Kutch (also referred to as Kachchh) is a mystery land, not easy to comprehend. Kachchh is a sanskrit word meaning (land) which gets intermittenly wet and dry. Its vast length and breadth cannot easily be covered, and it is greater in area than some states of India. It’s the second largest district of the country (next only to Ladakh) located on the north-west frontiers of India.
Spread over an area of 45,652 sq. km., Kutch occupies almost one-fourth (24%) of the geographical area of Gujarat State. Besides, it accounts for nearly 60 percent of the drought-prone area of the State. More than half (i.e. 23,310 sq. km. or 51%) of its area consists of saline marsh of the Great and Little Ranns of Kutch which bound the district on the north and east.
It has a vast coastline of 352 kilometers with Arabian Sea that binds the district on the south-west.
It receives a low average annual rainfall of 380 mm during the south-west monsoon with an average of 15 rainy days in a year. Sometimes it gets intense rainfall within 24 hours which is more than the annual average.
Droughts are frequent – almost 6 in a cycle of 10 years. The temperature reaches up to 40 and often touch 50 degrees Celsius during the summer (April-June), while dropping to as low as below 1 degree during winter (January) in the interior parts of the district.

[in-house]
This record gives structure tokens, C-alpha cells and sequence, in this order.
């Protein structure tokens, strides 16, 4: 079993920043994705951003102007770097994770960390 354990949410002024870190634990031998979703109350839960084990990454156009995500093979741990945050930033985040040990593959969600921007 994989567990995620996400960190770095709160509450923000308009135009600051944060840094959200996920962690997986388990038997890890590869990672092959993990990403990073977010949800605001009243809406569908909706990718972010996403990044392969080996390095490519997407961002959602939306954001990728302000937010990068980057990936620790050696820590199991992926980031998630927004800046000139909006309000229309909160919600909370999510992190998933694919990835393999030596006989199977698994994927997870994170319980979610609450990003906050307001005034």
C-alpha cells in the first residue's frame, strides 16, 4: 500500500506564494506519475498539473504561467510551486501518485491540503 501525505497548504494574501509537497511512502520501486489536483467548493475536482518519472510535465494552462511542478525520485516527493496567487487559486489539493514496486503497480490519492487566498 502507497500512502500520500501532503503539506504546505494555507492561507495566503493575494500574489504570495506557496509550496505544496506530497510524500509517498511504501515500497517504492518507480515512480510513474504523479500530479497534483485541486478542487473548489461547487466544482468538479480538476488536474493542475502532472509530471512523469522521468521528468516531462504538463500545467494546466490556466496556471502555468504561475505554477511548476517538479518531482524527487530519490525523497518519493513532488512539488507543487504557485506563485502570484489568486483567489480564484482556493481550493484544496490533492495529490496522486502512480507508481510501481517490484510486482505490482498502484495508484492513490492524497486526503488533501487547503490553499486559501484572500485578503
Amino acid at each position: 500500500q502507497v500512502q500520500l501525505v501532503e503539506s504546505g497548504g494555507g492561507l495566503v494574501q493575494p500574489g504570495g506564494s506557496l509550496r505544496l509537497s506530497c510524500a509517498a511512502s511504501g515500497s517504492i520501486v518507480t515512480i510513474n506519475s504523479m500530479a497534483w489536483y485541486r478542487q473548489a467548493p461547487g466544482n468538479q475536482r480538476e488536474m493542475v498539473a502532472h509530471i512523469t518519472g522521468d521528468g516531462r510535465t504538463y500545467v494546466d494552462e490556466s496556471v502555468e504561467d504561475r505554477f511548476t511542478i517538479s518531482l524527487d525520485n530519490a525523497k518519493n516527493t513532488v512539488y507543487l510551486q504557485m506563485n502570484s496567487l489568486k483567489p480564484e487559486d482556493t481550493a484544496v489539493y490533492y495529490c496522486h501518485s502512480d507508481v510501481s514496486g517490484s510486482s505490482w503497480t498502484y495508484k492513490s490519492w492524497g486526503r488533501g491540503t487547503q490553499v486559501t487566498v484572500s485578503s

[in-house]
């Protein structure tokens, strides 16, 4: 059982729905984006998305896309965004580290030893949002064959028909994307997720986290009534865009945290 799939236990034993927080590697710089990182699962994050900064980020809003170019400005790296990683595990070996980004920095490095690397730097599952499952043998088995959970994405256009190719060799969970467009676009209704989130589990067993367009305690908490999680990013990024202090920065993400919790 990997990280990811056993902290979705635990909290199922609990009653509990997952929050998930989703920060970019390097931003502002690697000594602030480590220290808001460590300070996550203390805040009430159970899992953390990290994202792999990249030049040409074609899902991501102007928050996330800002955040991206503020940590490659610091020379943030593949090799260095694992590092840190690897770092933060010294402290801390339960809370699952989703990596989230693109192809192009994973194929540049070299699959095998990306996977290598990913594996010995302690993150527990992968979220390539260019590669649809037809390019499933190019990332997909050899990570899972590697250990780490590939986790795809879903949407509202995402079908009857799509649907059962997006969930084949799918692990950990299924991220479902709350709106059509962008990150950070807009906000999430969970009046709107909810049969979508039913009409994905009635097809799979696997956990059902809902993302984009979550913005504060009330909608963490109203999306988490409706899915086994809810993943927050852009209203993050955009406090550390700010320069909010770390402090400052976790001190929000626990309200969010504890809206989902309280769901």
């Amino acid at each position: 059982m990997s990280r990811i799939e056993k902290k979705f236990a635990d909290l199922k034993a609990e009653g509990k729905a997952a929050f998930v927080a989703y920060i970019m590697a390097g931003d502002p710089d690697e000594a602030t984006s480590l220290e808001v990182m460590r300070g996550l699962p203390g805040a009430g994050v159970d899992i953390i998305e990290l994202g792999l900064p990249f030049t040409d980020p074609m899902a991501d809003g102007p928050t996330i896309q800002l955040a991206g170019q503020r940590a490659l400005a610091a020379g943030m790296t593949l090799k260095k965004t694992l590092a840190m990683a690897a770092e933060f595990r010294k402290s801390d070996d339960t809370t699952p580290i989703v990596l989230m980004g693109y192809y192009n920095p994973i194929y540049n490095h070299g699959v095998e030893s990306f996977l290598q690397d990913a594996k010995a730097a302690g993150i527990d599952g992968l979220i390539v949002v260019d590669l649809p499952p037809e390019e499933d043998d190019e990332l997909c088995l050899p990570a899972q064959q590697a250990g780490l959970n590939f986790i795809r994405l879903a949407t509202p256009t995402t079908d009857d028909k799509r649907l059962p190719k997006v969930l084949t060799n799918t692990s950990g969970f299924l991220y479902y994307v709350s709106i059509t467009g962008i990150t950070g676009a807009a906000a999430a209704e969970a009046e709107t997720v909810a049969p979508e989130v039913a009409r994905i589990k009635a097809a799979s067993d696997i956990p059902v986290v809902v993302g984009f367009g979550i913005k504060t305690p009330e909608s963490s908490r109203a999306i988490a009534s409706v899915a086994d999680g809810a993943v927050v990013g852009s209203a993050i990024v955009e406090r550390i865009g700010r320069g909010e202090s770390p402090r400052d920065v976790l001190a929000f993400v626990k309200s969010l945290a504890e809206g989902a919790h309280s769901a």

it is also strategically important from defense and security point of view.
Kutch lies rather isolated from the rest of Gujarat and is divided into two main parts, being Little Rann and Big Rann. The two names are derived from the river Rann that floods large parts of the area during the monsoon.
The good thing about this is that it attracts a lot of special waterbirds. The great and Little Rann of Kutch are the breeding ground of Flamingo, Pelican & Avocet and the home of the rare Indian wild Ass which is now a protected species.